Today is a Saturday and I have decided to give my readers some science and what-not….today it will be all about space (simply because that dude in the Ivory Tower (president) has decided that we need a space force)
First post is about a fly-by we had to planet earth last year …….
Last year’s visitor from another star system—a cigar-shaped object briefly tumbling through our cosmic neck of the woods—has now been identified as a comet. A European-led team makes the case in Wednesday’s edition of the journal Nature, the AP reports. Telescopes first spotted the mysterious red-tinged object last October as it zipped through the inner solar system. Since then, astronomers have flip-flopped between comet and asteroid for our first confirmed interstellar guest. Neither a coma nor tail was spotted, hallmarks of an icy comet. But Italian astronomer Marco Micheli and his team reported that the object’s path and acceleration are best explained not just by gravity, but also gases shedding from a comet.
The release of what’s believed to be gaseous carbon monoxide, carbon dioxide and water applied only a tiny force on the object known as Oumuamua—about 1,000 times smaller than the effect of the sun’s gravity—and barely altered its path, the researchers said. But the team’s measurements “were so precise that we could actually see the change in position caused by the outgassing,” said co-author Paul Chodas, manager of NASA’s Center for Near-Earth Object Studies at Jet Propulsion Laboratory in Pasadena, California. Discovered by a telescope in Hawaii, Oumuamua is Hawaiian for messenger from afar arriving first, or scout. It’s long gone, as are the chances of knowing conclusively what it was.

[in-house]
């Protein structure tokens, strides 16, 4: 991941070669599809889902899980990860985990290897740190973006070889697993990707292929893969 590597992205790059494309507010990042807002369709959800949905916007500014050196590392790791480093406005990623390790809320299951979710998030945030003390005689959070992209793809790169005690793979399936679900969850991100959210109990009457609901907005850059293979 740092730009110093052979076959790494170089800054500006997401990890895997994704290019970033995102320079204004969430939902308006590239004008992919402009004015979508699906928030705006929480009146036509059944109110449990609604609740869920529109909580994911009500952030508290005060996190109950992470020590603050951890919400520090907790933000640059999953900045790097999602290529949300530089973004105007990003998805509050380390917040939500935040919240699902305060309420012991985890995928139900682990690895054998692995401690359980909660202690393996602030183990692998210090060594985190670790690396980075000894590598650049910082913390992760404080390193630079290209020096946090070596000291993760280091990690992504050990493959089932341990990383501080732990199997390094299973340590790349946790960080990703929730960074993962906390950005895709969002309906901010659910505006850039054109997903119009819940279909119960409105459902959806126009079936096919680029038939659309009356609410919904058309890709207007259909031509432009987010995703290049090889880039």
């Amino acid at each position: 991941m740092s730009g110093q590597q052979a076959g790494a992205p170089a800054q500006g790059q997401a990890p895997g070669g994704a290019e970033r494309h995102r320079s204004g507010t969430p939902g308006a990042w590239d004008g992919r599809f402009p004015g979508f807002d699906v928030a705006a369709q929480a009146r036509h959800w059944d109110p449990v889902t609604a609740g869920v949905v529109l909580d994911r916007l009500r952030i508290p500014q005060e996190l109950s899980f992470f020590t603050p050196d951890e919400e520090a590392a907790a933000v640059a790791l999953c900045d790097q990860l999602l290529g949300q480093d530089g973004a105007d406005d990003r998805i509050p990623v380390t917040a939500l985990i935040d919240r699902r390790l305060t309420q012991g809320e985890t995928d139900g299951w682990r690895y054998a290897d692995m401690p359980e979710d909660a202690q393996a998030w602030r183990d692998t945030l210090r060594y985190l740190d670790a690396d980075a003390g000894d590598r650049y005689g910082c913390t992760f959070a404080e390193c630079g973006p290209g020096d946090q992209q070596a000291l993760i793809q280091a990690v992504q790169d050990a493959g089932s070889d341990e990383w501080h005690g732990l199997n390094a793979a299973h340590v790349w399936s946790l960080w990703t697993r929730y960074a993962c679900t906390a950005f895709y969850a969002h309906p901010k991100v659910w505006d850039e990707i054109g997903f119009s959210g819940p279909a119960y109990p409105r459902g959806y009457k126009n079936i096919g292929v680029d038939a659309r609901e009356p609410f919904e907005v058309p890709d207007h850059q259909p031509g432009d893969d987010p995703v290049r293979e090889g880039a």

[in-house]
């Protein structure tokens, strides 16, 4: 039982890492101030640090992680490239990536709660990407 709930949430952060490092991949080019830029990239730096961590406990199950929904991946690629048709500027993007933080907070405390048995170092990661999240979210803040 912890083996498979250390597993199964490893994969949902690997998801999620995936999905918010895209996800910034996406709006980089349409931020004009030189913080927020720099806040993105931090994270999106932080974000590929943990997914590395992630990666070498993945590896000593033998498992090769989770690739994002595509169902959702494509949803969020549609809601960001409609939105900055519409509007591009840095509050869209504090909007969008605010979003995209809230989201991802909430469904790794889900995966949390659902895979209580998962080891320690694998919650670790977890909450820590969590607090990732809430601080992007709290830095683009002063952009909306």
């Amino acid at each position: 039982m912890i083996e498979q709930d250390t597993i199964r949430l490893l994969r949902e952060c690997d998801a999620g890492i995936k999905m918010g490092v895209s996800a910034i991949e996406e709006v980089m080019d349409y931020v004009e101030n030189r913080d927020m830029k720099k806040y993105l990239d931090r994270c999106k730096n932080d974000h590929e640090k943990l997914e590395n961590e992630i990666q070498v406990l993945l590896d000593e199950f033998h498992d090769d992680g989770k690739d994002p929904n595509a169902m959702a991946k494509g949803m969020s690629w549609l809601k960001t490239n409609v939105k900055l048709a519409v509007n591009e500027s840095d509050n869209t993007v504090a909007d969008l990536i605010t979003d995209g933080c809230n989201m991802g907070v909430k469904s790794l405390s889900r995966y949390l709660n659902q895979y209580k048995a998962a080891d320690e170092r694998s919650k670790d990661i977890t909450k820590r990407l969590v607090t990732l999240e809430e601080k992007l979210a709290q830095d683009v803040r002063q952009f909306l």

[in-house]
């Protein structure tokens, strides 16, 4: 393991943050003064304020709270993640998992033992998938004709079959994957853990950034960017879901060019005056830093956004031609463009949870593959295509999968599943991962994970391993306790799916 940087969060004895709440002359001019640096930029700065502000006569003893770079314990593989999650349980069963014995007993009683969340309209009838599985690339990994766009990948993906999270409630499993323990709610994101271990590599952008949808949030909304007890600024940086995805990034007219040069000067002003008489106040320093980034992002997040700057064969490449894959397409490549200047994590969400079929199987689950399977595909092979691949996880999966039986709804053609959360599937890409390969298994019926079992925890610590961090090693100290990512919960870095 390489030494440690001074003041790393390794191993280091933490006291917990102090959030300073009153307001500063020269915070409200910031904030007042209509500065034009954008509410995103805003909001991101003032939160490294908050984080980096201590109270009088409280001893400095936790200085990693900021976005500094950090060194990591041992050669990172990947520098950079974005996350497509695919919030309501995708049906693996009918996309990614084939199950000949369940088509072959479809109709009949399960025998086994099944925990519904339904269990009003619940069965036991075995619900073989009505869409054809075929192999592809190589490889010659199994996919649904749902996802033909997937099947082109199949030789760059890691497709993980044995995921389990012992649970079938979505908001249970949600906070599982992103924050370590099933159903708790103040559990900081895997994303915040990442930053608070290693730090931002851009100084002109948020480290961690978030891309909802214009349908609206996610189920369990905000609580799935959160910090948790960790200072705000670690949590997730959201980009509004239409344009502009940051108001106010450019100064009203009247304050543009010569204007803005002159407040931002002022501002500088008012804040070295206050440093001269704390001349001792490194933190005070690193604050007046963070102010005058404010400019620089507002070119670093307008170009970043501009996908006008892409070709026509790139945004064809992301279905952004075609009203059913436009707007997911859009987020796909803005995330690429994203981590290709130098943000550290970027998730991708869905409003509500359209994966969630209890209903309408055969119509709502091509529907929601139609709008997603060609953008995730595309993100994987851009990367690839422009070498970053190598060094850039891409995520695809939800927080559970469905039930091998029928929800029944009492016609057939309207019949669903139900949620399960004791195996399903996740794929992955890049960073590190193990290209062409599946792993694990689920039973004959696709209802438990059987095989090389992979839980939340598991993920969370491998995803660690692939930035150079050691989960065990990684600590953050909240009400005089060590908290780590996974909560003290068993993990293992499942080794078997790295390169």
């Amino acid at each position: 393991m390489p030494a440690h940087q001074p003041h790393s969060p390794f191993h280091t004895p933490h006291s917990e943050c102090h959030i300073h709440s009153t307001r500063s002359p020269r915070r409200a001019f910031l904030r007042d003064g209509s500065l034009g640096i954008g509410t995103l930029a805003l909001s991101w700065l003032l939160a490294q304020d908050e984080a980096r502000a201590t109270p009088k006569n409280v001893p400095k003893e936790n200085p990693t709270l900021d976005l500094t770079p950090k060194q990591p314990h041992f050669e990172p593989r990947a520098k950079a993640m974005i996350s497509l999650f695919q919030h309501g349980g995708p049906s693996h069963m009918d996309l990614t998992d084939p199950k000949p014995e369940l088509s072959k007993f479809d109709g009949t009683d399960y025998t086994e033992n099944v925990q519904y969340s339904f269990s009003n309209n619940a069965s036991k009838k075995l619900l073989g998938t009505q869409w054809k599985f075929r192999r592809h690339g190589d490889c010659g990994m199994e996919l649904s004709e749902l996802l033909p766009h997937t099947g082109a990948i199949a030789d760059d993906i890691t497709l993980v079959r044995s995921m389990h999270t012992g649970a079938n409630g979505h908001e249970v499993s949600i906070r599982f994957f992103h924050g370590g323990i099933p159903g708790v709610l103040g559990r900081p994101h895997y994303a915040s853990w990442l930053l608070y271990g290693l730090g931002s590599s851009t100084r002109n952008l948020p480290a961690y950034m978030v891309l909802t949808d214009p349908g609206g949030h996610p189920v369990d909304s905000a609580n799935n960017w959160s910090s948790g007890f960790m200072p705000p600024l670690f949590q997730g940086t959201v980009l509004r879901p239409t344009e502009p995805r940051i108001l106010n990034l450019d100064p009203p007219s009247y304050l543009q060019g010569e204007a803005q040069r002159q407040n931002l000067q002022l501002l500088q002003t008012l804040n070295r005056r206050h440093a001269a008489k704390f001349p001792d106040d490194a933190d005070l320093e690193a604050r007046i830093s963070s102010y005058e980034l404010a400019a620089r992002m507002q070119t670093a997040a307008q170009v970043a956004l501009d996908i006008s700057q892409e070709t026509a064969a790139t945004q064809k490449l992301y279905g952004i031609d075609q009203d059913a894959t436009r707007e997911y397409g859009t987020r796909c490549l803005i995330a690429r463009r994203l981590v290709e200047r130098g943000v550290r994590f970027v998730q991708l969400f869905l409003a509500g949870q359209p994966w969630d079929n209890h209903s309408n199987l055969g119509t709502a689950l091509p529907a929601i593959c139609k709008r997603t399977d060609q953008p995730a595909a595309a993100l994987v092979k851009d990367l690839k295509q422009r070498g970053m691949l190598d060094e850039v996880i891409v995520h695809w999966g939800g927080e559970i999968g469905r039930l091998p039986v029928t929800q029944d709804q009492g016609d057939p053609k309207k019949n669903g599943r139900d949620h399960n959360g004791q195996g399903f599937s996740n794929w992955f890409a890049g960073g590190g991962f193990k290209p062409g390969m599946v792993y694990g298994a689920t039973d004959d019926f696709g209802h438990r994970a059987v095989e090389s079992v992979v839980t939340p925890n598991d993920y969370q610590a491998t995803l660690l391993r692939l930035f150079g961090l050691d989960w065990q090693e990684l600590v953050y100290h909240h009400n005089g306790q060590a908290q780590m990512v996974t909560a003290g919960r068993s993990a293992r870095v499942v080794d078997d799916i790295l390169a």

As long as we are talking about space…how about a phenom known as “space grease”?
President Trump’s “Space Force” might need to carry some heavy-duty cleaning products. A team of astronomers has determined that the universe is a much greasier and dirtier place than once thought, with grease-like molecules known as aliphatic carbon thinly spread throughout interstellar space, the Guardian reports. As part of a project to calculate the amount of carbon—essential for the formation of planets and life—that exists between the stars, the astronomers recreated the interstellar dust generated by carbon stars and discovered that the Milky Way alone holds around 10 billion trillion trillion tons of “space grease.” Solar wind keeps much of it out of our solar system, but any spacecraft travelling between the stars is likely to arrive with a sticky, dirty coating of carbon.
“This space grease is not the kind of thing you’d want to spread on a slice of toast,” says study co-author Tim Schmidt of the University of New South Wales. “It’s dirty, likely toxic and only forms in the environment of interstellar space—and our laboratory.” Schmidt tells CNN that the substance is like greasy soot. “It’s not a pure substance, it’s not biological,” he says. “It would make things dirty like soot would.” About half the carbon in space is thought to be elemental carbon. The team, whose research is published in the Monthly Notices of the Royal Astronomical Society, now plans to calculate how much of the third form of interstellar carbon, aromatic “mothball” carbon, exists in our galaxy.
This is the type of intel that a space force will be needing if it is to be a success.
Uncle Sam Needs YOU! Join the Space Marines!